A LAND & HER PEOPLE IN CHAOS -
JOIN US IN SOLIDARITY WITH THE INNOCENT VICTIMS OF ZIM
ORGANISED BY: WILGE YOUTH, CEEP - COMMUNITY ENVIRONMENTAL EDUCATION PROGRAM, ANIMAL ACT MAGAZINE & ANIMAL INTELLIGENCE MOTORCYCLE CLUB.
News Release (On behalf of Justice for Agriculture) THE SCHULTZ family have been evicted off their Mupandaguta farm despite a nullified Section 8 acquisition notice; a night in a Banket jail with charges withdrawn before plea and the fact that he is a single farm owner. Former War Veterans leader, Joseph Chinotimba, who is also vice president of Zimbabwe Federation of Trade Unions was in the area today assisting a senior official of the Zimbabwe United Passenger Company (ZUPCO), to evict Vince (57) and Monica (58) Schultz by forcing the retrenchment of their 135 permanent employees at the Banket based farm. A security co-ordinator in the area was informed by the Banket Officer in Charge, Inspector Bare, that his officers would not assist in this instance as they have received instructions to disregard any High Court Orders. They apparently will only follow written instruction from the Ministry of Lands and Agriculture. The ZUPCO official is said to be the company's Chief Executive Officer, Mr. Bright Matonga, who has visited the property on previous occasions, claiming it as his own. Schultz and his wife were advised by Inspector Bare to move off the farm after they had been threatened by Matonga, whom they found at the Police station in the company of Chinotimba, when they went to make a report. Trouble for the Schultz's came to the fore on the morning of Tuesday 20 August when a vehicle, which had been to the farm on 3 previous occasions, arrived with 4 occupants. Matonga then left two militia to guard 'his' property, and returned around midday with 3 more militia. Matonga proceeded to the rose houses where he gathered the workers and informed them that he was the new boss and they were free to work for him after Schultz had paid them all monies due to them. Matonga then went to the office and informed Schultz that as from then he was the new owner and Schultz should vacate the property in two days. At this point, he stopped all work and instructed the driver not to deliver roses to the airport the following day. He also instructed the workers to congregate at the gate in the morning and that they would be paid all monies due to them on the 21st August. On the afternoon of the 21st, Matonga arrived whilst Schultz was having tea with friends. After a short argument about the legality of what he was doing, he told Schultz that he was not impressed that he (Schultz) had not yet vacated the house. Matonga went on to say that if Schultz was not off the farm by the 22nd, he would return with a battalion of militia and remove him. He left five militia to guard the gate and will not allow anyone to visit. Schultz promptly went to the police station and made a report to the officer in charge about the threats. The Schultz's who were first served with a Section 8 notice on the 21st of April this year, contested the order in court in June and it was declared null and void due to a technicality. This was stamped and signed by the High Court on the 24th of June. However they were subsequently served with a section 7. On Sunday 18th August at 11.30am, Schultz was informed that a police landrover was parked at the front gate and was sounding its horn. Schultz did not go an open the gate, however they found a pedestrian gate open and entered the premises armed with a big stick, which they claimed was to ward off any dogs. They told Schultz that they were taking him to the police station for questioning and that he should bring his documents with him. On arrival, he was informed that he was being arrested for contravening section 8. He was subsequently instructed to remove his shoes and jersey and was left with two items of clothing and locked in a cell with 11 other people. Schultz appeared before a Chinhoyi magistrate on Monday. His case was withdrawn before plea and he was allowed to return home. Ends. 22 August 2002 Contact Jenni Williams on Mobile (+263) 91 300456 or 11213 885 Or on email: firstname.lastname@example.org Or Fax (+2639) 63978 or (+2634) 703829 Office email: email@example.com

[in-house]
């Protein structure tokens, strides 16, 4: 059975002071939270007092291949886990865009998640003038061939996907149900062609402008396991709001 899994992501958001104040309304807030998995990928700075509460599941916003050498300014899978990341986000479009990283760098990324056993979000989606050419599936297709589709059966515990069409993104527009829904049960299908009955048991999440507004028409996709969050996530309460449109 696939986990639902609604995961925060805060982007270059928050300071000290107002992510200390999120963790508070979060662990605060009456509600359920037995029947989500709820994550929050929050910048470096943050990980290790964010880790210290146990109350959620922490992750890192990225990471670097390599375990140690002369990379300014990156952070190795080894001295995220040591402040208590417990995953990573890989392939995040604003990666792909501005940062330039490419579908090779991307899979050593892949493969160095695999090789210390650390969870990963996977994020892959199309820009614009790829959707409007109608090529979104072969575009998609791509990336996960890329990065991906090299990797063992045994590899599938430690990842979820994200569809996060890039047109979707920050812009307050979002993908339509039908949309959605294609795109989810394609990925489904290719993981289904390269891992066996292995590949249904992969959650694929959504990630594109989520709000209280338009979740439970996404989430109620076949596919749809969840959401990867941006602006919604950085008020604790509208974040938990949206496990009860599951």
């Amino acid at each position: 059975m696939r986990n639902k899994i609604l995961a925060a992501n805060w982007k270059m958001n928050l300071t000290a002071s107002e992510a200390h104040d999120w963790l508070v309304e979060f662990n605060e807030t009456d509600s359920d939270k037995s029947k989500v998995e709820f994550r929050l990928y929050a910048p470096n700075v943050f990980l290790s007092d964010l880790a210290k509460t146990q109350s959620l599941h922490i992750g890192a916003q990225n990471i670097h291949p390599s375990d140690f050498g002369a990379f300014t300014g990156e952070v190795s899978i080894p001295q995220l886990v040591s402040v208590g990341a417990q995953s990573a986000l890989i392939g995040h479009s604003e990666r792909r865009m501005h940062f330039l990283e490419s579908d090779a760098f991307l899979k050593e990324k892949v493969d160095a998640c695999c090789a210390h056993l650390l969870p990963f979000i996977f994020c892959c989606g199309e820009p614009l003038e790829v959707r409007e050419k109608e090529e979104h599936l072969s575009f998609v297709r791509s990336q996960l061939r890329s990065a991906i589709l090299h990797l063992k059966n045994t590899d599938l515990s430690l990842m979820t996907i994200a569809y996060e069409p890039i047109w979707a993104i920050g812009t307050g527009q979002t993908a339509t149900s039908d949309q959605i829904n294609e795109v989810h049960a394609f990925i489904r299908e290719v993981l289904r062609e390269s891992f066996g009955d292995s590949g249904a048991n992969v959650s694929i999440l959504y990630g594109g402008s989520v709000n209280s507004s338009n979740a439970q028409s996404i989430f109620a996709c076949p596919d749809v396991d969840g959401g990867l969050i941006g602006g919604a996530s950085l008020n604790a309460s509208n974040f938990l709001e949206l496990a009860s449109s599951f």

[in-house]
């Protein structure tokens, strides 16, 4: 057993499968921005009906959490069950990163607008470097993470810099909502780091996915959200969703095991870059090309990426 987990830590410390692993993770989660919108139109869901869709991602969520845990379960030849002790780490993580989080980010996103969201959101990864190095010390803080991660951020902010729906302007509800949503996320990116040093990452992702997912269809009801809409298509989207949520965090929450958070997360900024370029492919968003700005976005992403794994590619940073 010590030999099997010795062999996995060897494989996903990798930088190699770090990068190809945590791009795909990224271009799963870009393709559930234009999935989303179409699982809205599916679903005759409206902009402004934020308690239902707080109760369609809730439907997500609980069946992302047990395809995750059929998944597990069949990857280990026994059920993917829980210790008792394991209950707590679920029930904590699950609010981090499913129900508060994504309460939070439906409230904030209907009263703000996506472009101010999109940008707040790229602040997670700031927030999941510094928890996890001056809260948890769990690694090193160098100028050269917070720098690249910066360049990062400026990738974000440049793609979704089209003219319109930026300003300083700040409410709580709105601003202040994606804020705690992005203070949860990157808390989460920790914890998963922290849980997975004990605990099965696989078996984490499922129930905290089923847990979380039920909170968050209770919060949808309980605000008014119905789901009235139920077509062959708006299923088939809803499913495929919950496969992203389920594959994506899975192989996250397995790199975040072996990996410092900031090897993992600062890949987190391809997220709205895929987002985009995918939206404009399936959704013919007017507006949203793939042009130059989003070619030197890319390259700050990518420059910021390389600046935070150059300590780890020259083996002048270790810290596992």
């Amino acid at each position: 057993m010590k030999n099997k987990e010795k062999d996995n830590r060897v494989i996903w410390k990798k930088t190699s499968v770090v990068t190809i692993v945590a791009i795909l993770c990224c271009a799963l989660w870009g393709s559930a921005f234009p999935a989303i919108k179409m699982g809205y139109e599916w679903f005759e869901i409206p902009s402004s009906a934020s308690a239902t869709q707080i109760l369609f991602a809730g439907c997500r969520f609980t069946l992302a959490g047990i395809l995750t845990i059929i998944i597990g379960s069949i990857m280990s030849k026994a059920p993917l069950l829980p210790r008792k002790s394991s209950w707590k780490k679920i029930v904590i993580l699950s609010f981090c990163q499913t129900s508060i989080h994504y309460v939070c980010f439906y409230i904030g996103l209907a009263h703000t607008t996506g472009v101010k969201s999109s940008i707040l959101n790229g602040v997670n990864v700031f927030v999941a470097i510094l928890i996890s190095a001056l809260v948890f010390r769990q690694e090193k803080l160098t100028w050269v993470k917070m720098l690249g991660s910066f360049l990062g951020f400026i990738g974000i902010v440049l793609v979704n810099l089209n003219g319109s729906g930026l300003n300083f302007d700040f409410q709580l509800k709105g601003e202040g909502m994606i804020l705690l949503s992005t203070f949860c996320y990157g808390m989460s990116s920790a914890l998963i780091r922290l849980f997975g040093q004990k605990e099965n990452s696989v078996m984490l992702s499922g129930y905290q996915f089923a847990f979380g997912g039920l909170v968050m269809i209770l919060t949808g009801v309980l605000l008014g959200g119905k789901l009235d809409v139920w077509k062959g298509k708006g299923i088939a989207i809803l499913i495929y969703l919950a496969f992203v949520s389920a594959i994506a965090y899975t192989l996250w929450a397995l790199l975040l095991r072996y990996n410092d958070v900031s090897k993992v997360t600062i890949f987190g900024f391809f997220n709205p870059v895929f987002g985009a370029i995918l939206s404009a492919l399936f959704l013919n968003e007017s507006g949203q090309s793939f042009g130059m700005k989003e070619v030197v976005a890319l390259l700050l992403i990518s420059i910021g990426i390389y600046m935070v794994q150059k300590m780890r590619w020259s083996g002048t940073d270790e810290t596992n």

Robert Mugabe, Zimbabwe's President, justifies his policy of seizing white-owned farms the same way he justifies everything -- as a campaign against the vestiges of colonialism. "Land, being the most important natural resource of any country," he says, "must belong to ... the indigenous people."
But for the most part, the only "indigenous people" who have profited from the seizures are uneducated thugs loyal to Mr. Mugabe's ZANU-PF party. Because these men have no farming experience, Zimbabwe teeters on the brink of starvation -- its once bountiful white-owned farms divided into black-owned weed warrens.
And just in case there's anyone out there who still gives credence to Mr. Mugabe's anti-colonial posturing, this just in: Grace Mugabe, Mr. Mugabe's 38-year-old wife, has personally taken ownership of a choice white-owned plot called Iron Mask. A land-reform campaign launched under the banner of reversing a racist legacy has descended into baldfaced criminal nepotism.
A comparison with Nelson Mandela, the hero of the campaign against white rule in adjacent South Africa, is instructive. When Mr. Mandela's wife, Winnie Madikizela-Mandela, discredited his cause by engaging in criminal activity, he distanced himself from her and eventually sought a divorce: Loyalty to family was trumped by the struggle for racial justice. But in Mr. Mugabe's case, his wife's crime is actually part of his program: Black empowerment is merely a fig leaf -- personal enrichment and political opportunism comprise his real agenda.